GDP is estimated to have grown by 0.5 per cent in the third quarter of the year, in a sign the economy has – so far – shrugged off the effects of Brexit.
The statistics from the Office for National Statistics (ONS) are the first to cover the full three months after the UK voted to leave the European Union back in June.
Brexit-supporting politicians are expected to jump on the figures as proof that warnings about the economy prior to the referendum were just scare stories. Analysis from the Treasury predicted earlier this year that if the UK voted to leave, this quarter could see growth as low as 0.1 per cent.
The ONS said the figures were led by "strong growth in services, particularly films, retail and computer programming."
However, the results are down from last quarter, when the economy grew by 0.7 per cent. The vote to leave was two weeks before the end of that quarter and is thought to have had little effect on the figures.
Osborne, the Treasury and the Brexit doom-mongers got it badly wrong. Project Fear dead and buried. https://t.co/3s1EOvOjFk
— Nigel Farage (@Nigel_Farage) October 27, 2016
Rain Newton Smith, chief economist at the CBI, told Bloomberg that she was "not that surprised… we have seen quite a lot of resilience in the economy," but that it was "too early" to judge the full impact.
The UK economy has expanded for fifteen quarters in a row.
The pound dropped by almost half a per cent this morning to $1.2202 but bounced back up to $1.225 after traders absorbed the full results.
Chancellor Philip Hammond welcomed the news and said it proved "that the economy is resilient".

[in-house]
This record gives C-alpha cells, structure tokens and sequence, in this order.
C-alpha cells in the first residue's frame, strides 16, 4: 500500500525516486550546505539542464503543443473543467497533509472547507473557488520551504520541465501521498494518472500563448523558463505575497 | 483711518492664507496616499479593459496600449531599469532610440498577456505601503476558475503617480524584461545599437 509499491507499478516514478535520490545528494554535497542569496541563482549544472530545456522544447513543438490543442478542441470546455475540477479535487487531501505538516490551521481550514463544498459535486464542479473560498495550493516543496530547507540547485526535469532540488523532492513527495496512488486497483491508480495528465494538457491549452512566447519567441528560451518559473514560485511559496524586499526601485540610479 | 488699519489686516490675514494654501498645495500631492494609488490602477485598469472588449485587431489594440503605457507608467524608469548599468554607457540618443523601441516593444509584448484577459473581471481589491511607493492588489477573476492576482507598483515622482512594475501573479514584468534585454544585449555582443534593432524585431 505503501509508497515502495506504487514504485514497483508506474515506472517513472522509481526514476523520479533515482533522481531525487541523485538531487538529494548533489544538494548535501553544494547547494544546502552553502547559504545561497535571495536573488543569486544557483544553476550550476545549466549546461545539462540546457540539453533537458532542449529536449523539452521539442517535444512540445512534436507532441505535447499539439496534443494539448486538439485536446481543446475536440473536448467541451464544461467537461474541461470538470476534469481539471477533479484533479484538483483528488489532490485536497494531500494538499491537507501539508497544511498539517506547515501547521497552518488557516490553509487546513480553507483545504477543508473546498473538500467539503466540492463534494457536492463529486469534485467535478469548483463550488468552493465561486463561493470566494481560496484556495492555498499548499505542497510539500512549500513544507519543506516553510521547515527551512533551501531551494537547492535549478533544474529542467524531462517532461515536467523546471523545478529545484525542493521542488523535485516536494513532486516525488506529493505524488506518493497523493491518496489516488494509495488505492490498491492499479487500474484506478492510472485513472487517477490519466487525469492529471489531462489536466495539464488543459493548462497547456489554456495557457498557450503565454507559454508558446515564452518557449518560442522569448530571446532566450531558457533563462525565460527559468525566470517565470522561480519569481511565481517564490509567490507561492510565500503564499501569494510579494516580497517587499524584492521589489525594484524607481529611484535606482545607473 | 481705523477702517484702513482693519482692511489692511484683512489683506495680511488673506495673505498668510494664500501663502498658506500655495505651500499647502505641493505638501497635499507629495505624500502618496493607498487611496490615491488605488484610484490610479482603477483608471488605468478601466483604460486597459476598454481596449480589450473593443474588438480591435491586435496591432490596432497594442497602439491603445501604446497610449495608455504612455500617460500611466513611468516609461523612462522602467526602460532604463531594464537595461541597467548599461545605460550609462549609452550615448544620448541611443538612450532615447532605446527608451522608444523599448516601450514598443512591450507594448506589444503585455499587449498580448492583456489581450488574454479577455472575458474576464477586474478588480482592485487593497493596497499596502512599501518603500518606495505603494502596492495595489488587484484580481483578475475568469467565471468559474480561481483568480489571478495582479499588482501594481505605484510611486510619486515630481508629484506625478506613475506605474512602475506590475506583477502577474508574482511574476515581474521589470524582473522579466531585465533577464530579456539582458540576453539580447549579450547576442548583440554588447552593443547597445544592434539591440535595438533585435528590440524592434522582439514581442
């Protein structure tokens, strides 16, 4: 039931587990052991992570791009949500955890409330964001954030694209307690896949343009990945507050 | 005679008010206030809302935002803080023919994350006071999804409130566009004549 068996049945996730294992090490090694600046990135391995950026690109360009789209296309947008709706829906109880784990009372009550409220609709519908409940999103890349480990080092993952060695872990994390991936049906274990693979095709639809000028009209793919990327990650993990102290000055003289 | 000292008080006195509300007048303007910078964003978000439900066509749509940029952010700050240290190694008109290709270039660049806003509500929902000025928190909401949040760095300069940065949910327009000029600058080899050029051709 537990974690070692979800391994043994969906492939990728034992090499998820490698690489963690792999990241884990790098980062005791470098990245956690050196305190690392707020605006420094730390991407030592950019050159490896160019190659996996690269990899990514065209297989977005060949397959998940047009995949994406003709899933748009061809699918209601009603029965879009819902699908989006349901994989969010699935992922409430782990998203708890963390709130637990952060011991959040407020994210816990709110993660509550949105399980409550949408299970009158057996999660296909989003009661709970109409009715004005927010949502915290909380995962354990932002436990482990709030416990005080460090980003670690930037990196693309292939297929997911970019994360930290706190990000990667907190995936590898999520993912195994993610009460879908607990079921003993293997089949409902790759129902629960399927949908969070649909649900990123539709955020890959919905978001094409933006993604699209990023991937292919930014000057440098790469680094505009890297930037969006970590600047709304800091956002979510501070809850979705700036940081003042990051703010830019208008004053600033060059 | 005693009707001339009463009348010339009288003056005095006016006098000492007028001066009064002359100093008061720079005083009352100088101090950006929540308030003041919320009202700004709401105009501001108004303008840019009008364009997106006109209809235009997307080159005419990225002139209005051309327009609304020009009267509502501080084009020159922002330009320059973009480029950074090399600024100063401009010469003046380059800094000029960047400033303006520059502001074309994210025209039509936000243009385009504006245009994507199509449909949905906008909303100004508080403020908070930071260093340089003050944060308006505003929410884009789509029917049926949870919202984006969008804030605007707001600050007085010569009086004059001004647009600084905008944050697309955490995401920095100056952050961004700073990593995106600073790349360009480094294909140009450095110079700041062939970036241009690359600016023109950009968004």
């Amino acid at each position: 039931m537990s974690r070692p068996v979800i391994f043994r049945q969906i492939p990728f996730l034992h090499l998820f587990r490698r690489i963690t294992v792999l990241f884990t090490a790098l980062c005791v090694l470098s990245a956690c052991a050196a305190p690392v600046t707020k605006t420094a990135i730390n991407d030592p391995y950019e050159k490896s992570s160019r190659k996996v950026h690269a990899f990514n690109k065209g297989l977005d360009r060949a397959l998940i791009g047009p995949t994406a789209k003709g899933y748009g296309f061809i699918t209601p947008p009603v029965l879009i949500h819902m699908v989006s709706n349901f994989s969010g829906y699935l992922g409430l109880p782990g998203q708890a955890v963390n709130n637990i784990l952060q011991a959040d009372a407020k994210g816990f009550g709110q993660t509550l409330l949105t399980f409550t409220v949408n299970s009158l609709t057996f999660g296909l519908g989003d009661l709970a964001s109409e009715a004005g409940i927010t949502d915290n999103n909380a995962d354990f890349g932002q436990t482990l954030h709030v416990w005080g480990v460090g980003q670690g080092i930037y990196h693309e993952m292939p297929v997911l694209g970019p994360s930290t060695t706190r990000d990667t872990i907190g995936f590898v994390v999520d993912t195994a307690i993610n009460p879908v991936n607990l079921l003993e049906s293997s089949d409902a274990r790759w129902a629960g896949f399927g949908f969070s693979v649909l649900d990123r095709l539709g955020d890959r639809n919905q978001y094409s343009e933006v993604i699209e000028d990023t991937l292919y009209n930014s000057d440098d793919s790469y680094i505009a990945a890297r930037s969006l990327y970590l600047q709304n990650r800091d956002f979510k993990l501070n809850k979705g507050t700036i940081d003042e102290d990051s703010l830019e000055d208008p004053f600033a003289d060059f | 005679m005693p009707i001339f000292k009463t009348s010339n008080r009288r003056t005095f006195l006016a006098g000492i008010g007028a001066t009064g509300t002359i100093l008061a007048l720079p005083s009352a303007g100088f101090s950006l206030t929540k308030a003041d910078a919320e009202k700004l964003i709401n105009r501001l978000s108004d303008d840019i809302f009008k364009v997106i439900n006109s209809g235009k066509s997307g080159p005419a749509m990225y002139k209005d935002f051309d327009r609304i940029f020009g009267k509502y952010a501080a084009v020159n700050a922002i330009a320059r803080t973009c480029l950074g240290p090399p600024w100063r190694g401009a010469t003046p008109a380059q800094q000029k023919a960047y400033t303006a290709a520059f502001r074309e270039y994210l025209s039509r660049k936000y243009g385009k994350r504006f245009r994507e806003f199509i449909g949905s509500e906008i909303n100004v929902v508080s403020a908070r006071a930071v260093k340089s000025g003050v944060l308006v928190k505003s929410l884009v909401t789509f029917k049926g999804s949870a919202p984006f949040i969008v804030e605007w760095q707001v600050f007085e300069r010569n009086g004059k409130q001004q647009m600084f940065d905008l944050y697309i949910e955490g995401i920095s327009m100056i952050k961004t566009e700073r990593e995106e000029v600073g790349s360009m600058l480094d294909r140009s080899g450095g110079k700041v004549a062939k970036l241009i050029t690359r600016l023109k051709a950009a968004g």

However, he warned the economy would need to adjust to a new relationship with the EU, but it was "well-placed" to deal with the challenges – possibly preparing for a bumpy road ahead.
— Philip Hammond (@PhilipHammondUK) October 27, 2016
Crunching the numbers
Services were the only sector to grow – by 0.8 per cent. All four sub-sectors were up and this is a trend that shows no sign of slowing down. Retail output grew by 1.8 per cent, while output in domestic accommodation rose 1.7 per cent. Despite only accounting for 0.6 per cent of the whole economy, motion picture and TV production activity (which includes cinema ticket sales) grew by 16.4 per cent, boosting GDP by 0.1 percentage point on its own.
Construction output decreased by 1.4 per cent. This is its biggest decline since 2012 – construction of new housing has fallen for the first time in a year.
Agriculture output decreased by 0.7 per cent.
Production output decreased by 0.4 per cent, and within that manufacturing dropped by one per cent. The price of exported manufactured goods rose by 10.2 per cent in the year to September 2016 – this is because many UK firms export a significant proportion of their goods. Energy supply fell by 3.6 per cent, while mining and quarrying increased by 5.2 per cent.
What were the predictions?
The growth rate was generally higher than expected – the Bank of England originally forecast a 0.1 per cent rise, and HSBC predicted a 0.3 per cent lift, saying the economy had "defied expectations of a pronounced uncertainty-driven slowdown following the referendum".
However, before the figures were released, Paul Johnson, head of the IFS, stressed that they were preliminary.
"You're trying to measure small changes in an absolutely enormous economy," he told Radio 4's Today Programme. "We shouldn't make too much of any small changes."
He said the figures did not include all of the data needed to make accurate predictions about the economy, and said that they could end up being revised.
We won't learn anything today about the impact of private investment… we won't learn anything about that for six to 12 months.
Other data released since the Brexit vote has been mixed. The unemployment rate has stayed low and consumer spending has stayed resilient, but the pound is significantly down.
Is the economy safe for now?
The next few months are where economists think the going will get tough.
Kathleen Brooks, research director at City Index, said 2017 will show the effects of higher inflation eating into wages. She added that the UK could be in line for a sharp slowdown in business investment in the coming months, which could "knock the economy seriously off course".
The Bank of England has slashed its growth forecasts for 2017 to a mere 0.8 per cent, compared with 2.2 per cent for 2016. Consultancy firm PWC is forecasting a gloomier outcome at 0.6 per cent for 2017.